Materials and methods
H. pylori standard strain SS1 was initially grown on horse blood agar plates (Columbia Blood Agar Base with DENT Selective Supplements (Oxoid, Basingstoke, UK) in anaerobic jar with a microaerophilic environment for 5 days at 37 °C).
The L. lactis NZ3900 and L. lactis food-grade expression vector pNZ8149 were purchased from NIZO Food Research B.V. (Kernhemseweg, Netherlands). L. lactis was transformed with pNZ8149-usp-Cath plasmid by electroporation described previously.42 This plasmid contains secretion signal peptide usp45 and the nine-residue propeptides LEISSTCDA immediately upstream to CRAMP. In the presence of the inducer nisin, CRAMP would be produced and secreted under the control of nisA promoter.
Mouse model of acute and chronic gastritis
Male chimeras were bred with C57BL/6 females and germline mice were identified using PCR analysis and confirmed by direct sequencing. Heterozygote offspring from chimaeric matings were backcrossed into 129/SVJ for two generations.28 Cnlp+/+ and Cnlp−/− mice were bred within the Laboratory Animal Services Center of The Chinese University of Hong Kong. All animal experiments involved 10–13-week-old male mice and were performed under Laboratory Animals Ethics Committee approval (The Chinese University of Hong Kong; Ref No.: (09–445) in DH/HA&P/8/2/1 Pt. 9).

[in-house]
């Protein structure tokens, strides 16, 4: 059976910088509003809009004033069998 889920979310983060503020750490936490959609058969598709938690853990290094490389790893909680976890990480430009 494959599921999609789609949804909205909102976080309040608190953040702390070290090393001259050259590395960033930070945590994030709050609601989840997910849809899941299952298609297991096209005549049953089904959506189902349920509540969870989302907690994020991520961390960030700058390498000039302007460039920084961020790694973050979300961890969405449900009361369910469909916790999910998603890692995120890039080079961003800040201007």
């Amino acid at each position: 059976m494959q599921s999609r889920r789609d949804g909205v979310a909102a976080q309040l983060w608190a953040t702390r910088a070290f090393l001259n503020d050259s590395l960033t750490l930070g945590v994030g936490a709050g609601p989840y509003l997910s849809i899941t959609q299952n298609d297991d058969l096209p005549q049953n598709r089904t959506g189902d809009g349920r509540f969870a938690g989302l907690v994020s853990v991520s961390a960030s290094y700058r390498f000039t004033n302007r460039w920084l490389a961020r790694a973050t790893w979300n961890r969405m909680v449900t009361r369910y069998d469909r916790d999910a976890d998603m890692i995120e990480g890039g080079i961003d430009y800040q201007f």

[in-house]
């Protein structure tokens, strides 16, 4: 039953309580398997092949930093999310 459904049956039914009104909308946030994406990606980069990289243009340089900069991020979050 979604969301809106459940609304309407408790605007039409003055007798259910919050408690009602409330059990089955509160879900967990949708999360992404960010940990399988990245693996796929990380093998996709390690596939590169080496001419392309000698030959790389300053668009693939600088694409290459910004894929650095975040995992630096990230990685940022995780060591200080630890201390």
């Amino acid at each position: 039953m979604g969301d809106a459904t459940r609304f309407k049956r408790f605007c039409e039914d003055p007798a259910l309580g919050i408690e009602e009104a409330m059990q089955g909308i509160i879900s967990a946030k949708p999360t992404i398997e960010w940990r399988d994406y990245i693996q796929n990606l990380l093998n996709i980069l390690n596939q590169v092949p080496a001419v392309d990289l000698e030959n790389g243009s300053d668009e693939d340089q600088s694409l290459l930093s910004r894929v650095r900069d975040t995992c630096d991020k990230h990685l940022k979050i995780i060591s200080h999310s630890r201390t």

Acute gastritis model
After overnight fasting, Cnlp−/− and Cnlp+/+ mice were gavaged with either a 108 c.f.u. of H. pylori suspended in 0.1 ml sterile brain heart infusion (BHI) or 0.l ml sterile BHI (as a control) using gastric intubation needles for one dose. After 24 h of infection, animals were killed under anaesthesia. Stomachs were opened along the inner curvature and divided into several parts. The first half of the stomach was performed with colony-forming assay. The second part was fixed and embedded for histopathological and immunohistochemical examinations. The rest of the stomach samples were snap-frozen in liquid nitrogen and stored at −80 °C until required.